Portfolio          December, 2011    California           520,000       5,334                82.2 %                   85.0 %
Royal Tech                           Las Colinas,
                    October, 2011    Texas                  2,835          80                 0.0 %                  100.0 %
MICC - Center 22    August, 2011     Miami, Florida         3,525          46                33.3 %                   33.3 %
Warren Building                      Tysons Corner,
                     June, 2011      Virginia              27,100         140                68.0 %                   83.7 %
Westpark                             Tysons Corner,
Business Campus    December, 2010    Virginia             140,000         735                61.9 %                   73.6 %
Tysons Corporate                     Tysons Corner,
Center               July, 2010      Virginia              35,400         270                47.0 %                   81.8 %
Parklawn                             Rockville,
Business Park        June, 2010      Maryland              23,430         232                70.6 %                   87.0 %
Austin Flex
Portfolio            April, 2010     Austin, Texas         42,900         704                88.0 %                   93.1 %
Shady Grove                          Rockville,
Executive Center     March, 2010     Maryland              60,000         350                73.5 %                   94.7 %

Total                                                   $ 892,740       8,849                74.8 %                   81.3 %

In August, 2011, the Company completed the sale of Westchase Corporate Park, a 177,000 square foot flex park consisting of 13 buildings in Houston, Texas, for a gross sales price of $9.8 million, resulting in a net gain of $2.7 million.

Subsequent to September 30, 2012, the Company completed the sale of Quail Valley Business Park, a 66,000 square foot flex park in Houston, Texas, for $2.3 million.

Scheduled Lease Expirations: In addition to the 3.1 million square feet, or 11.1%, of space available in our total portfolio as of September 30, 2012, 523 leases representing 6.2% of the leased square footage of our total portfolio or 6.2% of annualized rental income are scheduled to expire during the remainder of 2012. Our ability to re-lease available space will depend upon market conditions in the specific submarkets in which our properties are located. As a result, we cannot predict with certainty the rate at which expiring leases will be re-leased.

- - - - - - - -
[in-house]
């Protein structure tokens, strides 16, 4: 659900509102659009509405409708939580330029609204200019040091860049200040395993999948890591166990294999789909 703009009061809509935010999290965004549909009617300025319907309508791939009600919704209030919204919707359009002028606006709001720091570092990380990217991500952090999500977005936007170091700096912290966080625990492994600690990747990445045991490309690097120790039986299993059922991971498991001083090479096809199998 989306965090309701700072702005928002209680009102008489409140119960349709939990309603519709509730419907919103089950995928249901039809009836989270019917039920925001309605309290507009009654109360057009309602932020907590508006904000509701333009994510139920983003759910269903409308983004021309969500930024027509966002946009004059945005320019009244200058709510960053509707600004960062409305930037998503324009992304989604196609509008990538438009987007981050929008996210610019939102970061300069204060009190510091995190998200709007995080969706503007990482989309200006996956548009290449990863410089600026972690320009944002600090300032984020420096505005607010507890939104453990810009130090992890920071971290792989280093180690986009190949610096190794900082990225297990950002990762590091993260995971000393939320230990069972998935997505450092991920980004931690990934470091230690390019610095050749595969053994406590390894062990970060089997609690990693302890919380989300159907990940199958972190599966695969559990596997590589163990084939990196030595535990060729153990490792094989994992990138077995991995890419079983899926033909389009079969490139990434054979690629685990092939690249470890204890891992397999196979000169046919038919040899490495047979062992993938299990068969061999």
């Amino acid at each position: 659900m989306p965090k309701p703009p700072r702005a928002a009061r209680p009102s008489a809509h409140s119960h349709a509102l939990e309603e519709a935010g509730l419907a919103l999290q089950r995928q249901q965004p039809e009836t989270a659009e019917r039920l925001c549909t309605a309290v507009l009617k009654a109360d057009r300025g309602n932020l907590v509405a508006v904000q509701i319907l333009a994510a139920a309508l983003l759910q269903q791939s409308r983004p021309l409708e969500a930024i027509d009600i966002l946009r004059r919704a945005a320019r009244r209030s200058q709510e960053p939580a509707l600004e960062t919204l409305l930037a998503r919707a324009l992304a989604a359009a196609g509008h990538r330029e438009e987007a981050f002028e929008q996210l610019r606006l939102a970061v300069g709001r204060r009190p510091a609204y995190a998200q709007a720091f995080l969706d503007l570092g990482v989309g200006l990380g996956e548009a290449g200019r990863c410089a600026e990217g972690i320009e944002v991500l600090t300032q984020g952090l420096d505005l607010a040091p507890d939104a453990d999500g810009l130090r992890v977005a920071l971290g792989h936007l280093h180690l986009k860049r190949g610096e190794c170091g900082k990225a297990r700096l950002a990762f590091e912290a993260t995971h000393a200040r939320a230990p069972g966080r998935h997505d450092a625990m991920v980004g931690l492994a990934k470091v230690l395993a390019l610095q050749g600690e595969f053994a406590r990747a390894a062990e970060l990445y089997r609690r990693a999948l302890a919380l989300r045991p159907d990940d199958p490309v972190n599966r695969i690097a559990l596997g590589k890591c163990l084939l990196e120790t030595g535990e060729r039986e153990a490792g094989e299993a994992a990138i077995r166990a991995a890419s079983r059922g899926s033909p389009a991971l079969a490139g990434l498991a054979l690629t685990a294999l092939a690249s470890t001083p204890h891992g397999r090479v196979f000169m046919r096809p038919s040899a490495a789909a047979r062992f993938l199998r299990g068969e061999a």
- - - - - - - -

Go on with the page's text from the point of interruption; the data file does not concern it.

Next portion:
Impact of Inflation: Although inflation has not been significant in recent years, it remains a potential factor in our economy, and the Company continues to seek ways to mitigate its potential impact. A substantial portion of the Company's leases require tenants to pay operating expenses, including real estate taxes, utilities, and insurance, as well as increases in common area expenses, partially reducing the Company's exposure to inflation.

Concentration of Portfolio by Region: The table below reflects the Company's square footage from continuing operations based on regional concentration as of September 30, 2012 (in thousands):

                                           Square       Percent
                   Region                 Footage       of Total
                   Northern California       7,153           25.4 %
                   Southern California       3,988           14.2 %
                   Virginia                  4,165           14.8 %